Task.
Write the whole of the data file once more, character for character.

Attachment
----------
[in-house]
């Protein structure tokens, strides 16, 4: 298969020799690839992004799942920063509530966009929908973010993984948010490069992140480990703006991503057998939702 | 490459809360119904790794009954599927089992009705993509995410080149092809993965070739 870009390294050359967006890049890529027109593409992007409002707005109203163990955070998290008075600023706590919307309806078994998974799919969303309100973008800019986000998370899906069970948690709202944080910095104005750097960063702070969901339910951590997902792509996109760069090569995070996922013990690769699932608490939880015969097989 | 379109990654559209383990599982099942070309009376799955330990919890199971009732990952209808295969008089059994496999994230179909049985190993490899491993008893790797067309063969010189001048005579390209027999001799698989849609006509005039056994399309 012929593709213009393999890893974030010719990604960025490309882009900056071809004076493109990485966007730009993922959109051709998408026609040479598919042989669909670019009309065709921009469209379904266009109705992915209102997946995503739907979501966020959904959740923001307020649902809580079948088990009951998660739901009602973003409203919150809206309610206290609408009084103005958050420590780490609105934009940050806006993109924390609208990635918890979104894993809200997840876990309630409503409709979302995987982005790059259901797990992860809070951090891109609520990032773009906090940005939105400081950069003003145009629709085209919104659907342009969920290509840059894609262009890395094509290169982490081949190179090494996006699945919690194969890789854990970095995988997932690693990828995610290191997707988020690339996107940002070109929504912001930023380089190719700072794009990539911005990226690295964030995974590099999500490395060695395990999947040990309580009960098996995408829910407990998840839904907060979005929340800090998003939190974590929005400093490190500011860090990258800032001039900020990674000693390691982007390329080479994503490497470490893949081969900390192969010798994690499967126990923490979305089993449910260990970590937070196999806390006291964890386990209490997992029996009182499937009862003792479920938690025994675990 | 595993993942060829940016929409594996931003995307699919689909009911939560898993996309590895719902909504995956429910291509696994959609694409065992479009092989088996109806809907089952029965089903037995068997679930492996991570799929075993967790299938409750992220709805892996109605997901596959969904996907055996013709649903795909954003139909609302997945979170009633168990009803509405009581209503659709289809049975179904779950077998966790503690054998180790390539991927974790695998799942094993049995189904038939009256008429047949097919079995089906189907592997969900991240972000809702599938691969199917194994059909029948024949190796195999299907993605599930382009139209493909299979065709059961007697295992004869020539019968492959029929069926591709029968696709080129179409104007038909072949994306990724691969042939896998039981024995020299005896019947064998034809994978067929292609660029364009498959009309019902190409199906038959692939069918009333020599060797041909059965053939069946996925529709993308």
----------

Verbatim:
[in-house]
């Protein structure tokens, strides 16, 4: 298969020799690839992004799942920063509530966009929908973010993984948010490069992140480990703006991503057998939702 | 490459809360119904790794009954599927089992009705993509995410080149092809993965070739 870009390294050359967006890049890529027109593409992007409002707005109203163990955070998290008075600023706590919307309806078994998974799919969303309100973008800019986000998370899906069970948690709202944080910095104005750097960063702070969901339910951590997902792509996109760069090569995070996922013990690769699932608490939880015969097989 | 379109990654559209383990599982099942070309009376799955330990919890199971009732990952209808295969008089059994496999994230179909049985190993490899491993008893790797067309063969010189001048005579390209027999001799698989849609006509005039056994399309 012929593709213009393999890893974030010719990604960025490309882009900056071809004076493109990485966007730009993922959109051709998408026609040479598919042989669909670019009309065709921009469209379904266009109705992915209102997946995503739907979501966020959904959740923001307020649902809580079948088990009951998660739901009602973003409203919150809206309610206290609408009084103005958050420590780490609105934009940050806006993109924390609208990635918890979104894993809200997840876990309630409503409709979302995987982005790059259901797990992860809070951090891109609520990032773009906090940005939105400081950069003003145009629709085209919104659907342009969920290509840059894609262009890395094509290169982490081949190179090494996006699945919690194969890789854990970095995988997932690693990828995610290191997707988020690339996107940002070109929504912001930023380089190719700072794009990539911005990226690295964030995974590099999500490395060695395990999947040990309580009960098996995408829910407990998840839904907060979005929340800090998003939190974590929005400093490190500011860090990258800032001039900020990674000693390691982007390329080479994503490497470490893949081969900390192969010798994690499967126990923490979305089993449910260990970590937070196999806390006291964890386990209490997992029996009182499937009862003792479920938690025994675990 | 595993993942060829940016929409594996931003995307699919689909009911939560898993996309590895719902909504995956429910291509696994959609694409065992479009092989088996109806809907089952029965089903037995068997679930492996991570799929075993967790299938409750992220709805892996109605997901596959969904996907055996013709649903795909954003139909609302997945979170009633168990009803509405009581209503659709289809049975179904779950077998966790503690054998180790390539991927974790695998799942094993049995189904038939009256008429047949097919079995089906189907592997969900991240972000809702599938691969199917194994059909029948024949190796195999299907993605599930382009139209493909299979065709059961007697295992004869020539019968492959029929069926591709029968696709080129179409104007038909072949994306990724691969042939896998039981024995020299005896019947064998034809994978067929292609660029364009498959009309019902190409199906038959692939069918009333020599060797041909059965053939069946996925529709993308």